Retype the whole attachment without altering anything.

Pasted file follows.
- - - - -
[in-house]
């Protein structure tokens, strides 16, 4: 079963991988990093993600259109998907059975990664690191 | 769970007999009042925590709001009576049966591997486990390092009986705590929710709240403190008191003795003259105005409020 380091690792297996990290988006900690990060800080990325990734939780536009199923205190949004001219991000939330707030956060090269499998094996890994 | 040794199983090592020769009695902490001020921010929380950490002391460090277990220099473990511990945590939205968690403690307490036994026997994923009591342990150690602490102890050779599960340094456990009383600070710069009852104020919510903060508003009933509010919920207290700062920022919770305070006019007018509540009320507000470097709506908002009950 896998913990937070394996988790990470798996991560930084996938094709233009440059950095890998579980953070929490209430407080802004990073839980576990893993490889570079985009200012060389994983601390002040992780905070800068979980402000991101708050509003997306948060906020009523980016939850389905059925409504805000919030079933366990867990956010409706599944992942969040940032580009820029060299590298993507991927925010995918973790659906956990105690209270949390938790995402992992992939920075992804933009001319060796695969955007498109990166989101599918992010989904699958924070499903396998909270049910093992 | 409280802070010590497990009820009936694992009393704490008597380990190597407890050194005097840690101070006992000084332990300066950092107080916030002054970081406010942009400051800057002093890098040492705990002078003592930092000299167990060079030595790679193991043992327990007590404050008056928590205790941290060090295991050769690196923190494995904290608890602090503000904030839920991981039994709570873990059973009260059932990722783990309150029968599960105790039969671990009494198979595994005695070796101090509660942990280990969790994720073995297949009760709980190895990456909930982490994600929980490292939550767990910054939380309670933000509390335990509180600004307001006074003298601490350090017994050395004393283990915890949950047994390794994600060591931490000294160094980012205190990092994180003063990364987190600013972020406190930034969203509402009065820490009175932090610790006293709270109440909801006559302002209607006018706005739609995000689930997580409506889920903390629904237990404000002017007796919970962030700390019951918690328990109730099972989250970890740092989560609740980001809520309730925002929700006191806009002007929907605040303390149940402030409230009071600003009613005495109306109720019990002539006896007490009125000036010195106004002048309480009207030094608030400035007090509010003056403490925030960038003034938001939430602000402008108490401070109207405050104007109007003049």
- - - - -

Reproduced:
[in-house]
């Protein structure tokens, strides 16, 4: 079963991988990093993600259109998907059975990664690191 | 769970007999009042925590709001009576049966591997486990390092009986705590929710709240403190008191003795003259105005409020 380091690792297996990290988006900690990060800080990325990734939780536009199923205190949004001219991000939330707030956060090269499998094996890994 | 040794199983090592020769009695902490001020921010929380950490002391460090277990220099473990511990945590939205968690403690307490036994026997994923009591342990150690602490102890050779599960340094456990009383600070710069009852104020919510903060508003009933509010919920207290700062920022919770305070006019007018509540009320507000470097709506908002009950 896998913990937070394996988790990470798996991560930084996938094709233009440059950095890998579980953070929490209430407080802004990073839980576990893993490889570079985009200012060389994983601390002040992780905070800068979980402000991101708050509003997306948060906020009523980016939850389905059925409504805000919030079933366990867990956010409706599944992942969040940032580009820029060299590298993507991927925010995918973790659906956990105690209270949390938790995402992992992939920075992804933009001319060796695969955007498109990166989101599918992010989904699958924070499903396998909270049910093992 | 409280802070010590497990009820009936694992009393704490008597380990190597407890050194005097840690101070006992000084332990300066950092107080916030002054970081406010942009400051800057002093890098040492705990002078003592930092000299167990060079030595790679193991043992327990007590404050008056928590205790941290060090295991050769690196923190494995904290608890602090503000904030839920991981039994709570873990059973009260059932990722783990309150029968599960105790039969671990009494198979595994005695070796101090509660942990280990969790994720073995297949009760709980190895990456909930982490994600929980490292939550767990910054939380309670933000509390335990509180600004307001006074003298601490350090017994050395004393283990915890949950047994390794994600060591931490000294160094980012205190990092994180003063990364987190600013972020406190930034969203509402009065820490009175932090610790006293709270109440909801006559302002209607006018706005739609995000689930997580409506889920903390629904237990404000002017007796919970962030700390019951918690328990109730099972989250970890740092989560609740980001809520309730925002929700006191806009002007929907605040303390149940402030409230009071600003009613005495109306109720019990002539006896007490009125000036010195106004002048309480009207030094608030400035007090509010003056403490925030960038003034938001939430602000402008108490401070109207405050104007109007003049």